This new report is alarming indeed, but we are not without hope. There is still time to act. Climate change is already hurting communities but there is much to be done to limit the worst impacts of our changing climate.
Today, the U.S. Senate passed the Infrastructure Investment and Jobs Act with a bipartisan vote of 69-30. In addition to investments in roads and bridges, this bill includes investments in clean energy transmission, lead pipe removal, public transit, electric vehicle charging stations, reclaiming abandoned mines, and plugging orphaned gas wells.
The REVIVE the CCC Act plans to revitalize the CCC by placing unemployed or underemployed individuals in jobs that benefit the public. This bill seeks to “tackle the climate crisis while creating well-paying, quality conservation jobs that protect and restore waterways, working lands and the health and resiliency of our rural and urban communities.” This plan includes commitments to prioritize investments for frontline communities and to address environmental injustice.
Today, the House of Representatives passed a resolution to reinstate vital Environmental Protection Agency methane safeguards. In April, the Senate passed a companion resolution with bipartisan support.
It is time for climate justice. Young people are watching and we will not accept anything less.
In the wake of earth week, we are looking for ways to celebrate with a spirit of hope and inspiration by uplifting the stories of hope that we see in the world every day. We see hope for tomorrow through the bold work of our Climate Leadership Fellows.
We celebrate President Biden’s announcement of the United States’ ambitious new goal of achieving a 50-52% reduction in greenhouse gas emissions from 2005 levels by 2030. On day one of the new administration, President Biden fulfilled his promise to rejoin the Paris Agreement. This nationally determined contribution (NDC) will help get the U.S. on track to meet Paris Agreement targets and build a brighter future.
Holy week, in the Christian calendar, is just that: a HOLY week. This week, we collectively reflect on life, on death, and on resurrection. We begin the week with Palm Sunday: a vision of Jesus coming home upon a donkey, unexpectedly proclaiming his place in the city and his reign of peace. Hosanna, hosanna, the crowd cried, caught up in the joy of the crowd, waving palm branches.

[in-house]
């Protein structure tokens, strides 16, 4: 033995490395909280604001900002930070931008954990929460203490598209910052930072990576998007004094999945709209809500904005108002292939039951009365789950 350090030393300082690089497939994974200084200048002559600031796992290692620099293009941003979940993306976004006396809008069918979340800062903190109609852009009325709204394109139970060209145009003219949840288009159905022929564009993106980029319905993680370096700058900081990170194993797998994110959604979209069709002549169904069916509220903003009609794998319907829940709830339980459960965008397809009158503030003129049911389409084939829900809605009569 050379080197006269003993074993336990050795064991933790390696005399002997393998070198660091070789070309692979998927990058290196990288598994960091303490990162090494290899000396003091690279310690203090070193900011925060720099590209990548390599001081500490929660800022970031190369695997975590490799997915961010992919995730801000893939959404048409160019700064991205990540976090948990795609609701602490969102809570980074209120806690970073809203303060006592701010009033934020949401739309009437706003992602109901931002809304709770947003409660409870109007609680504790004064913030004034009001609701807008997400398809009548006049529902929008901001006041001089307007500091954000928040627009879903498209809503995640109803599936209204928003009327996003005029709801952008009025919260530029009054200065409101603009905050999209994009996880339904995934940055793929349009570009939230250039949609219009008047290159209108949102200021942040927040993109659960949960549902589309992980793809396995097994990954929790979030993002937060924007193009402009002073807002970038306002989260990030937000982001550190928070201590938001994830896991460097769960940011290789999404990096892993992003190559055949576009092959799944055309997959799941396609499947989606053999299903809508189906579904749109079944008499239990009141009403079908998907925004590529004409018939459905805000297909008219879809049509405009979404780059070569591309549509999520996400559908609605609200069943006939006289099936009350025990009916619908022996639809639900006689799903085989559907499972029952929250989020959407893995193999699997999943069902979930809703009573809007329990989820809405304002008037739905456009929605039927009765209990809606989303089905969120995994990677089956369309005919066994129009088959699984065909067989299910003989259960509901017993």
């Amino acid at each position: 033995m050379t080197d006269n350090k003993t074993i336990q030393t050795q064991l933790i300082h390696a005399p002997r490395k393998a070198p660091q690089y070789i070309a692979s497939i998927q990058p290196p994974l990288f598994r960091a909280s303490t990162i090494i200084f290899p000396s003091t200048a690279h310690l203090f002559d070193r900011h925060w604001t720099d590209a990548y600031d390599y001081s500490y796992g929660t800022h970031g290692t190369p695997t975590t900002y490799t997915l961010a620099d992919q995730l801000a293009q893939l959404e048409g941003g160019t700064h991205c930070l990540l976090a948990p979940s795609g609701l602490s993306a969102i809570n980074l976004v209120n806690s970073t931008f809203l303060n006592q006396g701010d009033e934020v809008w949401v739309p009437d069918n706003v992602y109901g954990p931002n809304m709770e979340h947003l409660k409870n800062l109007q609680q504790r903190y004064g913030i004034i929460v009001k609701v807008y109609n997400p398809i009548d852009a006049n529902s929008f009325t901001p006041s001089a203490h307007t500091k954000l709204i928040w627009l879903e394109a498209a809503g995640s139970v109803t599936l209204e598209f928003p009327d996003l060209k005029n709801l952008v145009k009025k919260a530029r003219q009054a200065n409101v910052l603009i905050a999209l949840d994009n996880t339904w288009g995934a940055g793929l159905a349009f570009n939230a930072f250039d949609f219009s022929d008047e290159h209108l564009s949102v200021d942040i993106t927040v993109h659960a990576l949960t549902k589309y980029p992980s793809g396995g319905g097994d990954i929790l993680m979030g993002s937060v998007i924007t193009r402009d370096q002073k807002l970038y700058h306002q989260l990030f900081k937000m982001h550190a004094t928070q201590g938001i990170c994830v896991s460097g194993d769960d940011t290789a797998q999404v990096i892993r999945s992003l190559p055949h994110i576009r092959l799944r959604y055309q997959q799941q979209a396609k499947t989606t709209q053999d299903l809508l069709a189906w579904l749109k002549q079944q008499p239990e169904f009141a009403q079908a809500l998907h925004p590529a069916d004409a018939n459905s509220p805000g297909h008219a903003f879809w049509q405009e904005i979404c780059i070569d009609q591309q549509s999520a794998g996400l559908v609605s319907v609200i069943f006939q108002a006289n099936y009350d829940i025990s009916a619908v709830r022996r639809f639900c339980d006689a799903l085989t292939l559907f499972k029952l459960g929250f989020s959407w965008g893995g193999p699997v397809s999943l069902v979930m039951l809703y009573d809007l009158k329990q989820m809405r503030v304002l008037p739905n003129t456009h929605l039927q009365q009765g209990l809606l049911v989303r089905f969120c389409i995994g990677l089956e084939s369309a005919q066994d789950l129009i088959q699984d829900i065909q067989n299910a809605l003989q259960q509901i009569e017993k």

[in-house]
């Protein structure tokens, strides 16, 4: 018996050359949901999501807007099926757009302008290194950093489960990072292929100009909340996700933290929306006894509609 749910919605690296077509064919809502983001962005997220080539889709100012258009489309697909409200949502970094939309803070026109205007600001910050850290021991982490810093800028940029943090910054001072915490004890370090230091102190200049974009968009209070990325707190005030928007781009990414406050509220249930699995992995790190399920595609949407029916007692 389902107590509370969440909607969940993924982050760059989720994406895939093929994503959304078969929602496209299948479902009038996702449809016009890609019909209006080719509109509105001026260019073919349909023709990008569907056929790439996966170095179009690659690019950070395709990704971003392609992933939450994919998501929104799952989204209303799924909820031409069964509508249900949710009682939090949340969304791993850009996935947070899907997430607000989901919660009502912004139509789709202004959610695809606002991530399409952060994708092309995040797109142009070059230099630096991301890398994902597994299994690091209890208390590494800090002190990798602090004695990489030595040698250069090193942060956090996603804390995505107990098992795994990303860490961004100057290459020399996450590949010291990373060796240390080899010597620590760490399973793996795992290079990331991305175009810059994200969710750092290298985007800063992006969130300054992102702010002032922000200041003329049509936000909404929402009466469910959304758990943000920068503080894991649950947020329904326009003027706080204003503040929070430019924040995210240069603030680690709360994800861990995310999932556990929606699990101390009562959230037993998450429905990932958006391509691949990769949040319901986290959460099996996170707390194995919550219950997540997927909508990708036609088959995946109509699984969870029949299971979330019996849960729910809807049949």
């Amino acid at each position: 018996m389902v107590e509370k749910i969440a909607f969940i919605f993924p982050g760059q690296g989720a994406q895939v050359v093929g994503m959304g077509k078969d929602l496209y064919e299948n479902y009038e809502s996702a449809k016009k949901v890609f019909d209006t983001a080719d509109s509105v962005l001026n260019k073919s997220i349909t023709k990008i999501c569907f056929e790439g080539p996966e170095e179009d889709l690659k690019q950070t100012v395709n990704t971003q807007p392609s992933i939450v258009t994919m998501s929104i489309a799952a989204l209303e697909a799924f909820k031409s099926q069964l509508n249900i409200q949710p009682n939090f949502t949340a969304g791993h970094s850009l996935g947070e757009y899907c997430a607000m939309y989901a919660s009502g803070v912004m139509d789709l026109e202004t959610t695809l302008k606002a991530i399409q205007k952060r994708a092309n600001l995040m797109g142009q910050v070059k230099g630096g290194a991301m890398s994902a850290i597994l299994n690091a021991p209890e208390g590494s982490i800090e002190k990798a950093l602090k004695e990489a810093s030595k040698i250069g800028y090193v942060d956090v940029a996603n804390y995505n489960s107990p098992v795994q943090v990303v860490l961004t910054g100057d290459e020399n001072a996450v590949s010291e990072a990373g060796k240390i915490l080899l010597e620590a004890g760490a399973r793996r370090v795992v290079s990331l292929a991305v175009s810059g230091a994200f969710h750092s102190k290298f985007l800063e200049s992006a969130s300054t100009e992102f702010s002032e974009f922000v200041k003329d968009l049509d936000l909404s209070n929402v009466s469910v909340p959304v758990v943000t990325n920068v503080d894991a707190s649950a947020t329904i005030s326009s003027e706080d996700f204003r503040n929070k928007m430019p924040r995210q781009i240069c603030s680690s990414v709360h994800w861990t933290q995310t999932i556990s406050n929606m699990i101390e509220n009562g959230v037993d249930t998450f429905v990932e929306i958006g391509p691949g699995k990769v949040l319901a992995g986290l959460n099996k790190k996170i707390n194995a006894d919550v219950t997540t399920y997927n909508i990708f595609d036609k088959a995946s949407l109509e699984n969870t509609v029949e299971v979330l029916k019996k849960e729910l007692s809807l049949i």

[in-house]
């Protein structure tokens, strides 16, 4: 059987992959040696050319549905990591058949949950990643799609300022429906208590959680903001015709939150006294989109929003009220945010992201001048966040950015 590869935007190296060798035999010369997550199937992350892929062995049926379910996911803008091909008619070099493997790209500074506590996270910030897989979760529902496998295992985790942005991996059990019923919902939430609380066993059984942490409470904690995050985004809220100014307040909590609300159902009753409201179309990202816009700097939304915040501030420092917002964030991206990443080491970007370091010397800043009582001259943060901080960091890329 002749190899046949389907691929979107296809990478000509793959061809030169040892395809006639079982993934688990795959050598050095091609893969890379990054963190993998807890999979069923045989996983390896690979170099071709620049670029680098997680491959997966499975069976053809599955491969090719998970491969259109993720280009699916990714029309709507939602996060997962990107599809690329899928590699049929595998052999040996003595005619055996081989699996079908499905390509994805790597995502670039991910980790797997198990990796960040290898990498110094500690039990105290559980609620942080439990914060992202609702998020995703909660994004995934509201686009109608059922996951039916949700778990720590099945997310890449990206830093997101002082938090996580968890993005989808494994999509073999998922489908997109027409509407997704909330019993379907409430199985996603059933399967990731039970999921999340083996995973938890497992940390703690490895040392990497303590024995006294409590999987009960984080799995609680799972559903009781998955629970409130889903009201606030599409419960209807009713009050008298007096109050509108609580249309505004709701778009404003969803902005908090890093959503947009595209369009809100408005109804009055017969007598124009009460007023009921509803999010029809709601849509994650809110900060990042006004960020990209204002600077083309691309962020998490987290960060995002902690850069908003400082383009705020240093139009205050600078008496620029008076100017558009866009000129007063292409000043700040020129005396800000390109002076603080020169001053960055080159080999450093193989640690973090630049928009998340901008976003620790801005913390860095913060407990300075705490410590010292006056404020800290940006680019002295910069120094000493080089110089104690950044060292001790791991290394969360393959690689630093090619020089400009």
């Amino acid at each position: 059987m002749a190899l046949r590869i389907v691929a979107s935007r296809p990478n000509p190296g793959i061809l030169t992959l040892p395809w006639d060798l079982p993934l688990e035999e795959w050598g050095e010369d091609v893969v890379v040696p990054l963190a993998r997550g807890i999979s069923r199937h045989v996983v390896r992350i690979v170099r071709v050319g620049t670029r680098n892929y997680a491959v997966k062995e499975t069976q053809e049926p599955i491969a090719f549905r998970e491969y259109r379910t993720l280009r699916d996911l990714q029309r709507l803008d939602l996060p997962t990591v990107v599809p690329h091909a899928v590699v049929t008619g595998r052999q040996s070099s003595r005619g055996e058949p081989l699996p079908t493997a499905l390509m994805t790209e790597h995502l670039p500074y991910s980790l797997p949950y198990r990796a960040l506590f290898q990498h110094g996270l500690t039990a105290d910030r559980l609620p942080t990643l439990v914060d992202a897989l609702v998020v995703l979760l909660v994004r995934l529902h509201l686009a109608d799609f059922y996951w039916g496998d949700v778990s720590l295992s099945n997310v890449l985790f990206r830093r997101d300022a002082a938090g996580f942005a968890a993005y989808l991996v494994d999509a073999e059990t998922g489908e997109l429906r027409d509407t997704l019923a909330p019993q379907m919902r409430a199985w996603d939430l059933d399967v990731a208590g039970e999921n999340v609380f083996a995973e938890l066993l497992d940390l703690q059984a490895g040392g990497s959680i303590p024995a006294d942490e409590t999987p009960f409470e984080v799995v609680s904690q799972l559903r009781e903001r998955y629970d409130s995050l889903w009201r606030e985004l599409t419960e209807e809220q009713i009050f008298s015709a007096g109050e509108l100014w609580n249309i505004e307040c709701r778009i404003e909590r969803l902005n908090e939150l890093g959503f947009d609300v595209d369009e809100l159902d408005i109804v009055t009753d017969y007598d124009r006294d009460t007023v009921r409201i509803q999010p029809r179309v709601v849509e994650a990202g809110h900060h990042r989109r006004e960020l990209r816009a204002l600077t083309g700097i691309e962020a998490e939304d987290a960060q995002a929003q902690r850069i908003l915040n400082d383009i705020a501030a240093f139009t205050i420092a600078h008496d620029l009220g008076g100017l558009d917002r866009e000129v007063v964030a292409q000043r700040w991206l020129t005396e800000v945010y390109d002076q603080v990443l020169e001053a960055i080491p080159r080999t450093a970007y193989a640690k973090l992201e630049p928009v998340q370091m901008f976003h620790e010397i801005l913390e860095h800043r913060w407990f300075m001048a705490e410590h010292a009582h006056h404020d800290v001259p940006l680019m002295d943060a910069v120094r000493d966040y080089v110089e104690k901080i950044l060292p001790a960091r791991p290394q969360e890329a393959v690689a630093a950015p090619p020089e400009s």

Today, President Joe Biden formally introduced the American Jobs Plan as part of his “Build Back Better” plan to respond to the economic impacts of the COVID-19 crisis. This comprehensive plan seeks to address critical infrastructure needs, create well-paying jobs, invest in clean energy, build resilience against the impacts of the climate crisis, and address long standing economic and racial injustice.
As followers of Christ, we must boldly address and uproot historic and ongoing injustices in the United States. The impacts of corporate pollution and climate change disproportionately impact Tribal and Indigenous communities, communities of color, and low-income communities. It is well past time to confront this reality and strive for a more just world in which all of God’s children have access to clean air and safe water. We cannot solve the climate crisis without caring for our neighbors and addressing environmental injustice, and that is why YECA applauds the introduction of the Environmental Justice for All Act by Rep. McEachin (D-VA), Rep. Grijalva (D-AZ), and Senator Duckworth (D-IL).
YECA celebrates the recent introduction of the REPLANT Act, a bipartisan, bicameral effort to plant and regenerate over 1.2 billion trees over the next decade.
Young Evangelicals for Climate Action (YECA) welcomes Tori Goebel as the organization’s incoming National Organizer and Spokesperson. Tori has spent the last 4 years as Communications Director for YECA and the Evangelical Environmental Network, YECA’s partner ministry. During this time, she also served on YECA’s national steering committee. Tori brings a wealth of experience in political organizing and policy advocacy to the role, as well as professional communications and marketing skills.
This moment in our public life calls for leaders who protect and defend our democratic institutions, who tell the truth and repudiate lies, who advance the common good rather than their own self-interests, and who lead with wisdom and humility. Donald Trump has shown himself more clearly than ever to be woefully ill-equipped to rise to these standards. He must go now and never hold office again.
It is well past time for President Trump to acknowledge reality and cease the harmful rhetoric that is only sowing seeds of violence and cracking the very foundation of our democracy.
President-elect Biden must rejoin the Paris Agreement on January 20, and then do everything in his power every day thereafter to achieve the future that the Paris Agreement makes possible. We pledge to continue doing all we can to help, for the sake of God's good creation and our neighbor's good.
Climate activism is living, breathing faithfulness. Here at YECA we strive to be faithful every day in our climate action but can’t do it without your support. Please consider giving to YECA today!
So what does it mean to be “good”? What does it mean for God to call creation “good”? Imagine your favorite place in the natural world. Now imagine every little bit of it as good. The way the sun creates shadows in the grass. The variety of plants and creatures. The way you feel when you are there.
Environmentalism often has a reputation of emphasizing "doom and gloom" in its messaging. And while grief and anxiety are real and all too warranted in the era of climate change, Wendell Berry's poem reminds me of the value of joy as a Biblical fruit of the spirit (Gal. 5). In a Christian sense, joy doesn't simply mean being happy because of your circumstances, but rather a rejection of despair regardless of your circumstances.
We are best able to bear witness to God when we act from a place of love, and acting on climate is no exception. In fact, acting on climate is one of the best ways to embody love for our neighbor and for God’s creation.